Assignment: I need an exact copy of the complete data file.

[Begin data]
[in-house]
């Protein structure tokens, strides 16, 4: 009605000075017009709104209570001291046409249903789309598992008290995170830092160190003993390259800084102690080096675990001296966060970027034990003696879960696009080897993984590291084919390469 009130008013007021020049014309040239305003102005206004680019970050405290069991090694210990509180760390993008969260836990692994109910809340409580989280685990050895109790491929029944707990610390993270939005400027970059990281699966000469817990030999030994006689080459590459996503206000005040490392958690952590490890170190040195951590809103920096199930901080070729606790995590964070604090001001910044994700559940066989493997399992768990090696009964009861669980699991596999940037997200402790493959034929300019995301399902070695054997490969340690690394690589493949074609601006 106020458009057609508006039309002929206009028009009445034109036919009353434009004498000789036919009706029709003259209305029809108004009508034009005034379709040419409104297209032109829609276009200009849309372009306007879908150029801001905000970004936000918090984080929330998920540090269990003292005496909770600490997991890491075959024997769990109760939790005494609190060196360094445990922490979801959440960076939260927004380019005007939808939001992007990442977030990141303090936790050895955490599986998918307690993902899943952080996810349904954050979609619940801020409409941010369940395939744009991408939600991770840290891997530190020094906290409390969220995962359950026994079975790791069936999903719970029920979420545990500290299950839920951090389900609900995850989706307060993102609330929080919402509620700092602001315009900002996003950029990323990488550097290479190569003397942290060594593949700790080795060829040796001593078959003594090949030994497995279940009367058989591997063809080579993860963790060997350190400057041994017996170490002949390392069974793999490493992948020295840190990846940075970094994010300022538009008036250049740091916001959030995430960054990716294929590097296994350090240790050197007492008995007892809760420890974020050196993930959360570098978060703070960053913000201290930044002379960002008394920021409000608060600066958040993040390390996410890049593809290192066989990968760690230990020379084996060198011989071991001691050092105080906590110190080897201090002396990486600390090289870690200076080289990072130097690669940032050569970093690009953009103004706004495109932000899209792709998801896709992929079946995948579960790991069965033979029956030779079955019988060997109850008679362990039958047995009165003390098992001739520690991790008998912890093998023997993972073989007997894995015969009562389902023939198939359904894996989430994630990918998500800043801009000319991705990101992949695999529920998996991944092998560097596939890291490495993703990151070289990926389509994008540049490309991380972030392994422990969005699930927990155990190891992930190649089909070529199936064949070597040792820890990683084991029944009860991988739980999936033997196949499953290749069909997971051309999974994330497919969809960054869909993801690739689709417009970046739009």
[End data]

[in-house]
């Protein structure tokens, strides 16, 4: 009605000075017009709104209570001291046409249903789309598992008290995170830092160190003993390259800084102690080096675990001296966060970027034990003696879960696009080897993984590291084919390469 009130008013007021020049014309040239305003102005206004680019970050405290069991090694210990509180760390993008969260836990692994109910809340409580989280685990050895109790491929029944707990610390993270939005400027970059990281699966000469817990030999030994006689080459590459996503206000005040490392958690952590490890170190040195951590809103920096199930901080070729606790995590964070604090001001910044994700559940066989493997399992768990090696009964009861669980699991596999940037997200402790493959034929300019995301399902070695054997490969340690690394690589493949074609601006 106020458009057609508006039309002929206009028009009445034109036919009353434009004498000789036919009706029709003259209305029809108004009508034009005034379709040419409104297209032109829609276009200009849309372009306007879908150029801001905000970004936000918090984080929330998920540090269990003292005496909770600490997991890491075959024997769990109760939790005494609190060196360094445990922490979801959440960076939260927004380019005007939808939001992007990442977030990141303090936790050895955490599986998918307690993902899943952080996810349904954050979609619940801020409409941010369940395939744009991408939600991770840290891997530190020094906290409390969220995962359950026994079975790791069936999903719970029920979420545990500290299950839920951090389900609900995850989706307060993102609330929080919402509620700092602001315009900002996003950029990323990488550097290479190569003397942290060594593949700790080795060829040796001593078959003594090949030994497995279940009367058989591997063809080579993860963790060997350190400057041994017996170490002949390392069974793999490493992948020295840190990846940075970094994010300022538009008036250049740091916001959030995430960054990716294929590097296994350090240790050197007492008995007892809760420890974020050196993930959360570098978060703070960053913000201290930044002379960002008394920021409000608060600066958040993040390390996410890049593809290192066989990968760690230990020379084996060198011989071991001691050092105080906590110190080897201090002396990486600390090289870690200076080289990072130097690669940032050569970093690009953009103004706004495109932000899209792709998801896709992929079946995948579960790991069965033979029956030779079955019988060997109850008679362990039958047995009165003390098992001739520690991790008998912890093998023997993972073989007997894995015969009562389902023939198939359904894996989430994630990918998500800043801009000319991705990101992949695999529920998996991944092998560097596939890291490495993703990151070289990926389509994008540049490309991380972030392994422990969005699930927990155990190891992930190649089909070529199936064949070597040792820890990683084991029944009860991988739980999936033997196949499953290749069909997971051309999974994330497919969809960054869909993801690739689709417009970046739009």